Hello Space Cadets! Things are going well, still trying to figure out how to balance the business side of writing with the creative.  How much time on the blog versus how much time writing the next dang book.  I would rather do only the writing, but if people can’t find me to read it how will I cover my editing?  Corey is an awesome editor, but he’s gotta eat too so he doesn’t work for free.  Anyway, let’s get right into today’s topic.  Another interview with a military veteran!!


Now that we’ve gotten past the pleasantries, I wanted to introduce you to another author from my WARRIOR WEEKEND INTERVIEW SERIES.  Terry Mixon is the author of The Empire of Bones Saga, The Humanity Unlimited Saga, and The Fractured Republic Saga.  He served as a non-commissioned officer in the United States Army’s 101st Airborne Division.  While he was with the ‘Screamin Eagles’ before I was, it’s all the reason I needed to dive into his books.  Boy I’m glad I did!!  He also worked alongside the flight controllers in the Mission Control Center at the NASA Johnson Space Center for almost two decades, supporting the Space Shuttle, the International Space Station, and other human spaceflight projects during his tenure there.  He lives in Texas with his lovely wife and a pounce of cats.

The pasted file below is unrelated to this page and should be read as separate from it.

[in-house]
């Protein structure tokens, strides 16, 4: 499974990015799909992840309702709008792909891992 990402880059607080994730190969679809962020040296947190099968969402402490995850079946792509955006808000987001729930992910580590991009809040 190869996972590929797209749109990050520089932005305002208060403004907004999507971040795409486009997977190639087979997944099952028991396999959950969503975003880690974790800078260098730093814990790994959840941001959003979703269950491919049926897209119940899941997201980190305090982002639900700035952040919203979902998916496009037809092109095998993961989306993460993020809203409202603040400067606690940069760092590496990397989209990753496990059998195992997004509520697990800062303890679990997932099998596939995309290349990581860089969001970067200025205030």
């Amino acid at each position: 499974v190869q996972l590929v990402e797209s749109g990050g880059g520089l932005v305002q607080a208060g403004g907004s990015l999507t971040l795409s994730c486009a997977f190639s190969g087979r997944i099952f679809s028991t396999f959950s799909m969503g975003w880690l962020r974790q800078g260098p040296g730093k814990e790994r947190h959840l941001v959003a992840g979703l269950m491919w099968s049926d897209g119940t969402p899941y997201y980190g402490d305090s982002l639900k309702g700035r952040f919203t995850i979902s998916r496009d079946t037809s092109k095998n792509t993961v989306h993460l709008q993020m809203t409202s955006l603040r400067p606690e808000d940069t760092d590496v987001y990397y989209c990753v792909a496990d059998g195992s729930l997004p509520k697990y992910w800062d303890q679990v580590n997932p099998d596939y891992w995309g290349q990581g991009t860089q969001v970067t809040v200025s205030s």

That’s his bio, in a nutshell. However, let me briefly tell you how I came across Terry Mixon.  I was looking for podcasts about writing and Google lead me to The Dead Robots Society Podcast.  I loved it, they were friendly, approachable and targeted authors in the Indie community.  This lead me to their Facebook group for the podcast and interacting with the wonderful community of listeners.  It’s the most helpful bunch I’ve come across, you should seriously join them as well.


Once I got active in the group, I started also peppering the co-hosts Paul E. Cooley and Terry Mixon with questions.  They both gladly answered, sharing their knowledge and paying forward their success.  Seriously, my books wouldn’t be there without his encouragement along the way.  No author operates in a vacuum and he was part of my process.


Terry Pic.PNG

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Without further ado, let’s get this interview cranking!


Tell me a little about your military service?

 I joined the Army in the mid-80s straight out of high school.  Being from a small town and living out in the country (way out), I couldn’t wait to get out of there.  It turned out to be one of the best decisions that I’ve ever made.  Wouldn’t trade it for anything.


I served as a helicopter crew chief in the 229th Attack Helicopter Battalion working on OH-58 Scout Helicopters.  The name changed to 1/101st Aviation Regiment while I was still there, but it was still the same job working with the same people.  And who wouldn’t love working on helicopters and occasionally getting the chance for some stick time?


How do you feel that your military service has influenced your writing?